St. Louis — Shielded more from the media during the season, when the locker rooms are off limits to reporters, Kansas University basketball players get questions fired at them on a far more regular basis during the NCAA Tournament.
It can add to the pressure they feel when the questions zero in on the enormity of the upcoming game.
Could this (Sunday’s Elite Eight game against North Carolina), somebody asked on Saturday of KU senior guard Tyshawn Taylor, be the “defining game of your career?”
How much pressure can one tire take, for crying out loud.
“I think it could be because offensively I haven’t been playing too well,” Taylor said. “I don’t want to put extra pressure on myself, but I just know I can’t play too much worse offensively. I’m actually looking forward to playing.”
Somebody else wanted to know: “Do you think much about your legacy at Kansas?”
Responded Taylor: “I think it crosses my mind, time to time, because I’ve been one of those players who have been criticized a lot. Fans love me, they hate me. I think about it time to time, you know, being in a position where you come behind so many great players who people were embracing and showed so much love to. You want to be one of those guys.”
Another question thrown his way Saturday: “Tyshawn, I was looking back through past tournaments today and in a dome you’ve never hit a three-pointer. Is there anything to that?”
Taylor: “Honestly, I haven’t noticed that, so thank you for putting that in my head. I appreciate that. I don’t know what it is, man. I don’t know what it is. I’m going to keep shooting it confidently. I feel like they’re good when they leave my hand, and so I’m going to keep shooting it.”
Sunday’s game is in the Edward Jones Dome, where he misfired on all six three-point attempts in Friday’s three-point victory against North Carolina State, but it appears the NCAA Tournament atmosphere, not the dome background, has been the issue throughout his career. In 12 NCAA Tournament games, Taylor has made just 3 of 32 three-point shots, which makes him a 9-percent three-point shooter. In the other 131 games, he has been a 41-percent long-distance shooter. It’s true he hasn’t made one in a dome in 12 attempts in three different domes, which makes him 3 for 20 (15 percent elsewhere).
Nobody can question his effort. He brings that every game. It’s evident he badly wants to win, sometimes too badly. He hasn’t looked loose shooting three-pointers and is 0 for 12 in the three NCAA Tournament games. It’s not a new development.
If Taylor’s thinking about legacy and the 144th game of his career defining that career and that other vague nonsense, his head’s in the wrong place.
“I think as far as my work on the court, I think I could possibly be one of those guys,” Taylor said when asked the legacy question. “(Today’s) game is a step in the right direction, but it’s not something I’m driving myself crazy thinking about because I think my teammates, the teams I played on, my coaching staff, I think they all understand what I’ve done to help us be an elite team the past four years. I’ve been a big part of all four of those teams.”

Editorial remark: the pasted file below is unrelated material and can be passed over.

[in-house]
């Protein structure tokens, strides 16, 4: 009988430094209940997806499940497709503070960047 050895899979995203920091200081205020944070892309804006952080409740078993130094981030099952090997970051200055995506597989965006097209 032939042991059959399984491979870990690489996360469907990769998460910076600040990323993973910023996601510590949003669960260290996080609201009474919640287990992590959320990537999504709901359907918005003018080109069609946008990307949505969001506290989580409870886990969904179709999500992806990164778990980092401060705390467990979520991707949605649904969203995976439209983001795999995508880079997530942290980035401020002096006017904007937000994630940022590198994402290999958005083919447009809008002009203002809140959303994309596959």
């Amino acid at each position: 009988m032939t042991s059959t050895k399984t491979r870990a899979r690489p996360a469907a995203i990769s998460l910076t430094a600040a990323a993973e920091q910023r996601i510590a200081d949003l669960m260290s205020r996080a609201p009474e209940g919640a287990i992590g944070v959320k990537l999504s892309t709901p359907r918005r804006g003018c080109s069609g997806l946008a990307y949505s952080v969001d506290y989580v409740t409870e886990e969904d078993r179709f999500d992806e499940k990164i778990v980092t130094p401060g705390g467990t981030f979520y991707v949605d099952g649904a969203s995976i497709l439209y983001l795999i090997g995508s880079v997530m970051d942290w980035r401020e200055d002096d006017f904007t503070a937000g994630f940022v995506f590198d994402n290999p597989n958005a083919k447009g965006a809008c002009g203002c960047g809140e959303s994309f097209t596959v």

One game, regardless of his performance, can’t change that.
“I think they all understand that whether I get the love of a Jacque Vaughn or Kirk Hinrich or not, I think the people who matter the most understand,” Taylor said.
That’s the mindset Taylor needs to take into this game: The people he cares about most won’t change their opinion of him no matter how his shots fly today.
Taylor shot so poorly Friday, the pressure mounting with each miss, that it’s possible the tire took on so much pressure it blew up and now he can start over with a fresh one.
“It can’t get any worse,” Taylor said. “It can only go up from here.”
Taylor is averaging 8.7 points, 3.3 assists and 3.3 turnovers this tourney.
“It’s hard not to get down when you’re getting good shots, wide open, and they don’t go down,” Taylor said. “Once you miss it, you can’t think about it. It’s over. You’ve got to think next play. I’ve had games where I’ve scored three points in the first half and I’ve come in at halftime and said, ‘Yo, I suck right now,’ and then came out and scored 20 in the second half. It’s a long game. You can’t get down on yourself.”
So easy to say.
“I think for a second there (Friday) night, I did, but when it came down to crunch time and we needed to get stops and make big plays, I just forgot about it. It didn’t even cross my mind until I got in the locker room after the game. I was like, ‘Yo, I played pretty bad.’ It’s definitely hard, but you’ve just got to think next play.”